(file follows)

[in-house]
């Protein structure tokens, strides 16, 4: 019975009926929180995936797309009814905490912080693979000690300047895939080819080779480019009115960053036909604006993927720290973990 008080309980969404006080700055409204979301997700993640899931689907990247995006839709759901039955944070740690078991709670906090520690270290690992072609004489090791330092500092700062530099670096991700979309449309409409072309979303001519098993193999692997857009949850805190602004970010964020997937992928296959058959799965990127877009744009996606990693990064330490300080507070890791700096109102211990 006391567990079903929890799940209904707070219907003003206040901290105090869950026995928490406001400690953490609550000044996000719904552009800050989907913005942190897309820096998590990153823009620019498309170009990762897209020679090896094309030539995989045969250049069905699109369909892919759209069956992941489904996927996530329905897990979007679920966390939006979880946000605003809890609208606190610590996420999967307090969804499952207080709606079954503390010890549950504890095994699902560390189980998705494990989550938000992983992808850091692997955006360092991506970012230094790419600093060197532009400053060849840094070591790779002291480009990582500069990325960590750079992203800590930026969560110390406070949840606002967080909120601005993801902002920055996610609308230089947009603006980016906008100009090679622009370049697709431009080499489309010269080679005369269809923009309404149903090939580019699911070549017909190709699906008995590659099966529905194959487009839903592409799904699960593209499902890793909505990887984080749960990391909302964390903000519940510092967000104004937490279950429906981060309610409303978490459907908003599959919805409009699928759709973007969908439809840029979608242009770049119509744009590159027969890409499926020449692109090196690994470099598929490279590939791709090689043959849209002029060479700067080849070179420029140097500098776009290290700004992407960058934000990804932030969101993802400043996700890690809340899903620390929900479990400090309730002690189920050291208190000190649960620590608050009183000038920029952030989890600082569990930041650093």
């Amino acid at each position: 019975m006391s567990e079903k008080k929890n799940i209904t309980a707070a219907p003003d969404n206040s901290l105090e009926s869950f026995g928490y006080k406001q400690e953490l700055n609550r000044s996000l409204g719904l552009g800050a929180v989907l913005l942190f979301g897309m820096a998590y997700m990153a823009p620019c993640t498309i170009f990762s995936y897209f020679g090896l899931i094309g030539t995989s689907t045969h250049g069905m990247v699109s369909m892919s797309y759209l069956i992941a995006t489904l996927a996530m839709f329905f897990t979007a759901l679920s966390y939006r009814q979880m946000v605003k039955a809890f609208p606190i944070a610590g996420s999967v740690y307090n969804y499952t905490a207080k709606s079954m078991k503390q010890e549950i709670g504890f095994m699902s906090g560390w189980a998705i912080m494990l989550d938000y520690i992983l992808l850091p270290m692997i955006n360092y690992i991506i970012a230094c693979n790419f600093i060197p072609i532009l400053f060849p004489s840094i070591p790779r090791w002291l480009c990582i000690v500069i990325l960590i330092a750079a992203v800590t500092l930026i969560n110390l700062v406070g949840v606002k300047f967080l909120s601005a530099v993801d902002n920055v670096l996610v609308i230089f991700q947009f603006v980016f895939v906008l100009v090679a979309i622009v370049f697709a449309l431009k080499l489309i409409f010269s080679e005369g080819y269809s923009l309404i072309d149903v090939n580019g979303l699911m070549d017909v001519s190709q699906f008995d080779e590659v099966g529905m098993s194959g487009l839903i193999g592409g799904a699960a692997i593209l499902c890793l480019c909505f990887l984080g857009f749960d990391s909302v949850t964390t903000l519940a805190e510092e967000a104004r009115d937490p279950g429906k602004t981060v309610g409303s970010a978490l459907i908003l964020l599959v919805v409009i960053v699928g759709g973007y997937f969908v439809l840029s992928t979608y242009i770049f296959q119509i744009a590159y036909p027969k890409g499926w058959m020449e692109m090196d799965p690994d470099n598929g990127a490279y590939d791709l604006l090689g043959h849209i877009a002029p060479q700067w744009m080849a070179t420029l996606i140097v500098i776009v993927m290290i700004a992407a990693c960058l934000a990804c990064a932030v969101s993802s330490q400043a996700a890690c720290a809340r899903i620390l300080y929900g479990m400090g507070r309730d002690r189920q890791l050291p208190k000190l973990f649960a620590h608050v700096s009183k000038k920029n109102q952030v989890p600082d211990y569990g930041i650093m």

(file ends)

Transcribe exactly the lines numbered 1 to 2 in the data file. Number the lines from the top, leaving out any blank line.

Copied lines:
[in-house]
């Protein structure tokens, strides 16, 4: 019975009926929180995936797309009814905490912080693979000690300047895939080819080779480019009115960053036909604006993927720290973990 008080309980969404006080700055409204979301997700993640899931689907990247995006839709759901039955944070740690078991709670906090520690270290690992072609004489090791330092500092700062530099670096991700979309449309409409072309979303001519098993193999692997857009949850805190602004970010964020997937992928296959058959799965990127877009744009996606990693990064330490300080507070890791700096109102211990 006391567990079903929890799940209904707070219907003003206040901290105090869950026995928490406001400690953490609550000044996000719904552009800050989907913005942190897309820096998590990153823009620019498309170009990762897209020679090896094309030539995989045969250049069905699109369909892919759209069956992941489904996927996530329905897990979007679920966390939006979880946000605003809890609208606190610590996420999967307090969804499952207080709606079954503390010890549950504890095994699902560390189980998705494990989550938000992983992808850091692997955006360092991506970012230094790419600093060197532009400053060849840094070591790779002291480009990582500069990325960590750079992203800590930026969560110390406070949840606002967080909120601005993801902002920055996610609308230089947009603006980016906008100009090679622009370049697709431009080499489309010269080679005369269809923009309404149903090939580019699911070549017909190709699906008995590659099966529905194959487009839903592409799904699960593209499902890793909505990887984080749960990391909302964390903000519940510092967000104004937490279950429906981060309610409303978490459907908003599959919805409009699928759709973007969908439809840029979608242009770049119509744009590159027969890409499926020449692109090196690994470099598929490279590939791709090689043959849209002029060479700067080849070179420029140097500098776009290290700004992407960058934000990804932030969101993802400043996700890690809340899903620390929900479990400090309730002690189920050291208190000190649960620590608050009183000038920029952030989890600082569990930041650093």